Camping With a Puppy

Congratulations on your new puppy! Taking your puppy camping is a memorable experience that can help set your dog-owner relationship up for long term success.

Puppies are just as cute as they can be difficult and this can lend itself to unique challenges when camping that you won’t have when camping with an adult dog.

While there are many similarities in the gear and rules for camping with a dog, the puppy phase requires additional awareness and gear adult dogs do not.

Let’s break down these key differences and what they mean for your upcoming puppy camping trip.

Can You Take 8 Week Puppy Camping?

If your puppy is old enough to leave its mother, around 8-9 weeks, you can take your puppy camping. However, the younger your puppy is, the more aware, patient, and prepared you will need to be to keep them safe.

Ideally, your puppy will have all its vaccinations, medications, and training completed before you go camping together. Completing these tasks may take months and waiting that long before introducing your dog to camping may put you and your puppy at other disadvantages.

Vaccinations

If your puppy has not completed its first round vaccinations, you can still take your puppy camping if you work to keep your puppy away from risky situations. Please be mindful of the diseases an unvaccinated puppy is susceptible to and take extra caution when camping to keep your puppy from risky scenarios.

Larger breed puppies may be able to get all their vaccinations in one or two vet visits. Smaller puppies may need to spread their vaccinations out to three or four appointments.

Talk to your vet about which order to give your vaccinations to your puppy based on your area. Prioritize the vaccinations based on what your puppy is more likely to encounter.

Read about the benefits of taking your puppy camping.

Image by Maeva Delmas

Medications

Heartworm and flea and tick medications may be administered to dogs as young as 8 weeks. Aim to begin your puppy on these monthly medications before taking them camping.

Heartworm can be fatal for dogs, and mosquito bites are the most common way dogs contract heartworm. Mosquitos are present across the country during camping season. It may be difficult to keep mosquitos away from your puppy.

Fleas and ticks can live year round including in your campsite and hiking paths. Ticks can carry dangerous diseases, like lyme disease, and flea infestations are difficult to get rid of. Protect your puppy, and yourself, from these unwanted bugs with a flea and tick preventative medication.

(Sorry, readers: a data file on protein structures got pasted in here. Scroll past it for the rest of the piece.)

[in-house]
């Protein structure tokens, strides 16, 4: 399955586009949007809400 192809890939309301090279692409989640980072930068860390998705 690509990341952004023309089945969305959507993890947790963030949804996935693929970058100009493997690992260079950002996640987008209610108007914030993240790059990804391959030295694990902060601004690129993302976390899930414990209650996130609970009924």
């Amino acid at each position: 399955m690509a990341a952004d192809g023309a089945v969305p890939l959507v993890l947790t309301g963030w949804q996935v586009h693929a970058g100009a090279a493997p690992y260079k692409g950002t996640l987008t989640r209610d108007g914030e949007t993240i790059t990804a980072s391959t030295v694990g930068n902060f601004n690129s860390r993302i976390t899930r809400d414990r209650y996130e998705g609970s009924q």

You can put your flea and tick, and heartworm medications on autoship from Chewy.com. Flea and tick medication is also available from Amazon where you can save up to 30% on your first subscribe and save of pet supplies.

Deet and other human bug and mosquito repellants, including essential oils, are not dog-friendly. Do not use them to keep your puppy safe from bugs.

Image by Daniel Maas

It’s All About Puppy Right Now, Not You

The relationship between man and his best friend is undeniable, but your puppy isn’t there yet. The world is still new and exciting to them. Every experience is a first and your puppy will dive right in when camping.

Your puppy will be curious and likely get into dirt and interesting situations. You will always need to keep a close watch on them, and this may put a damper on your relaxing trip if you are not mentally ready.

Like life at home right now, your puppy is going to run the show when camping. You may not get to sleep when you want, or hike at the speed you’re used to. You may find yourself tending to the puppy often.

If you are prepared, you can use your puppy’s camping curiosity to your benefit. Introduce your puppy to new smells, sounds, and interesting things. Watch how they react.

Bring training treats and continue their routine and training cue words when you are camping so that camping and the outdoors are just as familiar and safe as home.

These training introductions will take up more of your initial camping trip together than you may like. Try to live each experience through the eyes of your puppy and enjoy this phase. Once they grow out of it, there may be parts you’ll miss.

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Puppy Energy Comes in Spurts, Not When You Want It

Puppies are known to fall asleep in the middle of playing and it’s adorable, but these sudden waves of sleepiness may come at a bad time during your camping trip.